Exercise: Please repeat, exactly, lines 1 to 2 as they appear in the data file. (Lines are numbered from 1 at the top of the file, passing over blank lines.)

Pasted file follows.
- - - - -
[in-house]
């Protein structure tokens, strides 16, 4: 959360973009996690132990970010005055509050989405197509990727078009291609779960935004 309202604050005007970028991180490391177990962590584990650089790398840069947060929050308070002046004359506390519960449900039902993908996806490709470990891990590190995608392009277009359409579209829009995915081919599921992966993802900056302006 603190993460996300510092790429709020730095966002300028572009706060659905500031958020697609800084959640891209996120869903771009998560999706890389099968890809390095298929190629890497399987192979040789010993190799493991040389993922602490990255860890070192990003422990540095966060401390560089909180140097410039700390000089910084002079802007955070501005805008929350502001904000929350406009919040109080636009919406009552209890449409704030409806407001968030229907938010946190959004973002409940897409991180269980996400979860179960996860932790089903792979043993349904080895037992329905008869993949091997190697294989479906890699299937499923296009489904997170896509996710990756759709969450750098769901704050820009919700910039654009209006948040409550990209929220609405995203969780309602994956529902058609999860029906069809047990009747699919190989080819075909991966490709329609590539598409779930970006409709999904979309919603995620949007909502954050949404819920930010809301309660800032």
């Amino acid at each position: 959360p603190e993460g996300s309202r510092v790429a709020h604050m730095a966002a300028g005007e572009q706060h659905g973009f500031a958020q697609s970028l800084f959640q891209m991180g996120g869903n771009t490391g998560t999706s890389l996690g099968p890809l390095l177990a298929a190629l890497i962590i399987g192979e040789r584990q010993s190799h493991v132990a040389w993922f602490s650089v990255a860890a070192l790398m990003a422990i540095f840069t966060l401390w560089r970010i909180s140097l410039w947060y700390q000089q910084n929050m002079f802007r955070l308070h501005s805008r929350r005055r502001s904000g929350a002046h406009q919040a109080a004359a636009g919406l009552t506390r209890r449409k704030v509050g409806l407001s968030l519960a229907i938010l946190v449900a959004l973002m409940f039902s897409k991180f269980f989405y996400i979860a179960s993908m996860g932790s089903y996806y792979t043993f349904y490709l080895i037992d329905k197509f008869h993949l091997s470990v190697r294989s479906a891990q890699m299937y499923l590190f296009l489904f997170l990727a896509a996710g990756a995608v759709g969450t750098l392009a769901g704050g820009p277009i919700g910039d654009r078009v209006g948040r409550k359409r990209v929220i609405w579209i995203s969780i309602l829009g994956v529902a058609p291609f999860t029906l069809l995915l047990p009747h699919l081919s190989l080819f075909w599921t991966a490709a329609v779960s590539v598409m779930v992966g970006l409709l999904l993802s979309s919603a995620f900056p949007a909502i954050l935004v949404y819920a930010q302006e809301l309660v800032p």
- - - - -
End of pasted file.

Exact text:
[in-house]
């Protein structure tokens, strides 16, 4: 959360973009996690132990970010005055509050989405197509990727078009291609779960935004 309202604050005007970028991180490391177990962590584990650089790398840069947060929050308070002046004359506390519960449900039902993908996806490709470990891990590190995608392009277009359409579209829009995915081919599921992966993802900056302006 603190993460996300510092790429709020730095966002300028572009706060659905500031958020697609800084959640891209996120869903771009998560999706890389099968890809390095298929190629890497399987192979040789010993190799493991040389993922602490990255860890070192990003422990540095966060401390560089909180140097410039700390000089910084002079802007955070501005805008929350502001904000929350406009919040109080636009919406009552209890449409704030409806407001968030229907938010946190959004973002409940897409991180269980996400979860179960996860932790089903792979043993349904080895037992329905008869993949091997190697294989479906890699299937499923296009489904997170896509996710990756759709969450750098769901704050820009919700910039654009209006948040409550990209929220609405995203969780309602994956529902058609999860029906069809047990009747699919190989080819075909991966490709329609590539598409779930970006409709999904979309919603995620949007909502954050949404819920930010809301309660800032």